Same basis, but it seems like it’d be easier to just remember the axiom for complex numbers and the conjugate, then you can get the angle addition and subtraction and proceed as you have.

  2. Fabio Almeida permalink

    Nice post, but your notation is outrageous. For example, cos(x)^2 means cos(x^2), and not (cos(x))^2, as you intended. Please fix these, in order not to confuse the students. Thanks for the tutorial!

    • I’ve had, variously, professors that used “cos^k(x)”, “(cos(x))^k”, “(cos x)^k” and “cos(x)^k”. All of them would object to some of the other forms.

      The non-parenthesized notation for trig functions is a historical artifact, (arguably) an abuse of notation, and riddled with special cases; the cos^k notation is one example, another would be that some authors will write “cos 2a” while some require “cos(2a)” in this case, and there’s some ambiguity whether writing “cos(a)b” means “(cos(a))*b” or “cos(a*b)”. I have seen both interpretations in the wild, which to me is solid evidence that the conventional notation is problematic and should be avoided.

      At this point, I just write the trig functions like I write all other function, namely, parentheses (or brackets, or braces, …) around the arguments required on function evaluations. This is consistent, always unambiguous, and matches the behavior of most programming languages in existence (and remember, the audience for this blog is programmers) as well as all symbolic algebra packages I’m familiar with. You’re free to disagree with my choice of course.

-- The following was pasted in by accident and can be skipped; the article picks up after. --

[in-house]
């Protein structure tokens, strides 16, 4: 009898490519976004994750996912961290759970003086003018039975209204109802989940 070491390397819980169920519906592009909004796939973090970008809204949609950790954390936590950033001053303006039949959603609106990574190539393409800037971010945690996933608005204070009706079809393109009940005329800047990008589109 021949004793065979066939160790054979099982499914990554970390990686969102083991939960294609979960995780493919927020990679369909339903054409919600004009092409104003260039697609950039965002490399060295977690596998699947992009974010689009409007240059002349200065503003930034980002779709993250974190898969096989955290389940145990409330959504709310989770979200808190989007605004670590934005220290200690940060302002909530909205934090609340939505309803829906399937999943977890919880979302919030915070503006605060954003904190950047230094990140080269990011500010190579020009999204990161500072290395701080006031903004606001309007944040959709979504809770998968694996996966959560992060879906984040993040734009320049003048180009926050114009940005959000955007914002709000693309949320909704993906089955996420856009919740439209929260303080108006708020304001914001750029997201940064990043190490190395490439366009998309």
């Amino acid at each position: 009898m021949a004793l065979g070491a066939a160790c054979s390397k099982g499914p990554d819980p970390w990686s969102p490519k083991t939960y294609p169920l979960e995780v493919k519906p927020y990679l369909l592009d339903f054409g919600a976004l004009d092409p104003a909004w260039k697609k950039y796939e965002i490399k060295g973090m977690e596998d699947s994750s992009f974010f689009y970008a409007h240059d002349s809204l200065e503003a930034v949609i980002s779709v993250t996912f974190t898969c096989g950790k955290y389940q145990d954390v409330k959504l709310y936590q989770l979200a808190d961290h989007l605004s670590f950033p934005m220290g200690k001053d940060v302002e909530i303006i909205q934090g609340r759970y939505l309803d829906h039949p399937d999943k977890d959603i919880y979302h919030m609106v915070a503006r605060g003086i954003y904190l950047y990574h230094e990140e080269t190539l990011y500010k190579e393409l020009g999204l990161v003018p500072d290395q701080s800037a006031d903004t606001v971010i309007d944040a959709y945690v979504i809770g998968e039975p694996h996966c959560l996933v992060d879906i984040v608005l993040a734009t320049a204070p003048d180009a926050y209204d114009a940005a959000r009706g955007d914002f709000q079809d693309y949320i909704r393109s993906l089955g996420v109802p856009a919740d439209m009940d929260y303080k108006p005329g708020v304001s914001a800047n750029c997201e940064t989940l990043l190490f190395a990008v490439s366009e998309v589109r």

3. sdfewsd permalink

    Could you give another hint for the bonus exercise? I tried for like 5 hours and still dont have a solution…

    • Oh geez! Use the binomial theorem, then look at the expansion you get and see if you can wrangle it back into cosines or sines, respectively. (For the latter part, it might help to consider even and odd n separately.)

  4. sdfewsd permalink

    mhh I’m forming around like crazy and can’t get it working… I don’t know how it will help, if n is even or odd (except for i^n) because I also have terms like (A)^(n-k). And there I don’t have any use of n even, do I? I used the binomial theorem and then I extracted the “k-independent” variables to the front of the sum-symbol. Then I tried to get rid of (cos(x)+isin(x))^(n-k) * (cos(x)-isin(x))^k, but I have no Idea how I could wrangle this back…

    • Okay, worked through, writing C(n,k) for the binomial coefficient n choose k since I don’t have math formatting in the comments: